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As experts warn ultra-processed foods increase the risk of cardiovascular disease, what are they and how can you avoid them?

Ultra-processed foods (UPF) may increase the risk of high blood pressure, heart disease, heart attacks and strokes, two new studies have found.

One of the presentations to the European Society of Cardiology in Amsterdam suggests consuming things like breakfast cereals, fizzy drinks and fast food could increase the risk of cardiovascular disease by almost 25%.

Ultra-processed foods are generally defined as those that typically have five or more ingredients and include additives and ingredients that are not generally used in home cooking.

What do the studies say?

A team of researchers from the University of Sydney studied how increased consumption of UPF affected more than 10,000 middle-aged women over the last 15 years.

They found that those with the highest proportion of UPF in their diet were 39% more likely to develop high blood pressure than those with the lowest, The Guardian reported.

The second study, by researchers at China’s Fourth Military Medical University, found those who ate the most UPF were almost 25% more likely to suffer from a heart attack, stroke, or angina.

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Increasing the intake of UPF by only 10% caused the risk of heart disease to jump significantly, they added.

Those with less than 15% of UPF in their diet were least likely to suffer from heart-related medical problems.

While researchers said there was a “non-linear relationship between UPF consumption and cardiovascular events”, they added: “Heavy UPF consumption was significantly and positively associated with increased risk of cardiovascular events.”

Mass manufactured bread can count as ultra-processed
Image:
Mass manufactured bread can count as ultra-processed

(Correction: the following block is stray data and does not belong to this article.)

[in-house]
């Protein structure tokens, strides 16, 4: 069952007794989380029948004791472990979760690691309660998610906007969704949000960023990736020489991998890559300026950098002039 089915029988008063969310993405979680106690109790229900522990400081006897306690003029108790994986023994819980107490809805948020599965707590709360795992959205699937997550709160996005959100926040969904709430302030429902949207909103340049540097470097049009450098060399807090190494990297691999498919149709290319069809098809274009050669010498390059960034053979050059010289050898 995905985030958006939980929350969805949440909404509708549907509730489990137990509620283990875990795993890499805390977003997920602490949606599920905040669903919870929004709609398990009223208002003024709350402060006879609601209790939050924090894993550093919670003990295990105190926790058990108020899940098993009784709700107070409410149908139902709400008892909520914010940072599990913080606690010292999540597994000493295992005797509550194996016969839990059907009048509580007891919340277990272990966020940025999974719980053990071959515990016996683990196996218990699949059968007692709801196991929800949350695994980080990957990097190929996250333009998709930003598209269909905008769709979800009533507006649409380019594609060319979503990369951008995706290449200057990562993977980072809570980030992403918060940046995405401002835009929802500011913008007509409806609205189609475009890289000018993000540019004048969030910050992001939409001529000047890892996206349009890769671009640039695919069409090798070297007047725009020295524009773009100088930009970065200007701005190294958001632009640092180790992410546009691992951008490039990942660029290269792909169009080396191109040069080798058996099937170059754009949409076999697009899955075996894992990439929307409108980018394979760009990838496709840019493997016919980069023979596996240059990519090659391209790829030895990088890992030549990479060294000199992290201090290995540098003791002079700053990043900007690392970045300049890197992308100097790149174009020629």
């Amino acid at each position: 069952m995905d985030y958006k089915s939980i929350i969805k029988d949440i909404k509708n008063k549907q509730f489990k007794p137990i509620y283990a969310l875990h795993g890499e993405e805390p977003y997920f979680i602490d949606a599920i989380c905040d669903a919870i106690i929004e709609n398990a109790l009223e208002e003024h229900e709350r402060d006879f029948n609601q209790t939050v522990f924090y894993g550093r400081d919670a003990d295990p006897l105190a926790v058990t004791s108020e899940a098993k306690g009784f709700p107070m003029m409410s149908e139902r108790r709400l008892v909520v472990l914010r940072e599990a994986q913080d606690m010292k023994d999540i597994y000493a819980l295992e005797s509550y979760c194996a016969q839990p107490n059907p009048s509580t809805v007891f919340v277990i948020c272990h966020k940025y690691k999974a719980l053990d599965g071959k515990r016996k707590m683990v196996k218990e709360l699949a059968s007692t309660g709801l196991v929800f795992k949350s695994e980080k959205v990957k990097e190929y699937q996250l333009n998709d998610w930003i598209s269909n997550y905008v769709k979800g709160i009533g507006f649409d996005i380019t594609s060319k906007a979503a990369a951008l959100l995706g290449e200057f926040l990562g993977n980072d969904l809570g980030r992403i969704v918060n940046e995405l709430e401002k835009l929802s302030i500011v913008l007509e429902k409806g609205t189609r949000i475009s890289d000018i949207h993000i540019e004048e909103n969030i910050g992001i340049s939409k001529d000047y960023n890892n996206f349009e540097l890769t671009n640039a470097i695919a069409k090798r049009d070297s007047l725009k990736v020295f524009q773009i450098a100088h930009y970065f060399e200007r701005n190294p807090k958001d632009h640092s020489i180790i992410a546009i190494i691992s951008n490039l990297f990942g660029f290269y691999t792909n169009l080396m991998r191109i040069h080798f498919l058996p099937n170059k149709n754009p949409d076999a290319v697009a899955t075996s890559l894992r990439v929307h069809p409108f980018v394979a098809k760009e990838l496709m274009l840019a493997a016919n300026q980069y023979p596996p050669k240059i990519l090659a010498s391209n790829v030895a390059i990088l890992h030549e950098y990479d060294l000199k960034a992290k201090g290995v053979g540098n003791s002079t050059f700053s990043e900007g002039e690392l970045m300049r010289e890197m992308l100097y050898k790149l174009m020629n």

What are UPFs?

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It is estimated that more than half of British diets are made up of ultra-processed food – items which have gone through a series of industrial processes, and may contain preservatives.

According to the British Heart Foundation, they often contain high levels of saturated fat, salt and sugar.

That means there is “less room in our diets for more nutritious foods”, the BHF says.

Ultra-processed foods include: Fizzy drinks, chocolate and sweets, hot dogs, sausages, hamburgers, meatballs, instant soup and noodles, ready meals, margarine and spreads, meal substitute shakes and breakfast cereals.

Some seemingly ‘natural’ UPFs

Most of the bread or buns in a supermarket bread aisle, cereal bars, fruit yogurts and ready-to-heat products. Like pre-prepared pies and pizzas, they may all seem pretty harmless when you view them on the supermarket shelf, but they actually qualify as ultra-processed.

That is because they may contain extra ingredients added during production, such as emulsifiers, sweeteners, and artificial colours and flavours.

Processed foods: Tends to be products with a few extra ingredients – typically made by adding things like sugar, oil and salt to unprocessed food. They include: canned fruit and vegetables, salted or sugared nuts and seeds, salted, cured or smoked meats, canned fish, fruit in syrup, cheese and handmade bread.

Unprocessed or minimally processed foods: Fruit, vegetables, pulses, rice, seeds, pasta, eggs, fresh meat, fish and milk.

How to eat healthily

The best way to get your nutrition is via fresh, unprocessed food, cooked from scratch.

A Mediterranean diet is often cited as healthy. It is recommended by the British Heart Foundation because it contains plenty of “minimally or unprocessed foods such as fruit, vegetables, fish, nuts and seeds, beans, lentils and wholegrains”, said dietitian Victoria Taylor.

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Read more on Sky News:
Ultra-processed food linked to early death, studies find
Do you know how much salt you should be eating?
Bringing cake to office ‘as harmful as passive smoking’

Breakfast cereal
Image:
Some breakfast cereals are classed as ultra-processed

What do experts say?

Former government food adviser Henry Dimbleby said the results should be a “wake-up call” for the UK.

“If there is something inherent in the processing of foods that is harmful, then that is a disaster,” he told The Guardian.

“Britain is particularly bad for ultra-processed food. It is storing up problems for the future. If we do nothing, a tidal wave of harm is going to hit the NHS.”

Dr Chris van Tulleken, a TV doctor who has written a book on UPF called Ultra Processed People, said the studies were “entirely consistent with a large and growing body of work showing that increasing consumption of UPF is associated with an increased risk of cardiovascular disease”.

He added: “Almost every food that comes with a health claim on the packet is UPF.

“There is now significant evidence that these products inflame the gut, disrupt appetite regulation, alter hormone levels and cause myriad other effects which likely increase the risk of cardiovascular and other disease much in the same way that smoking does.”

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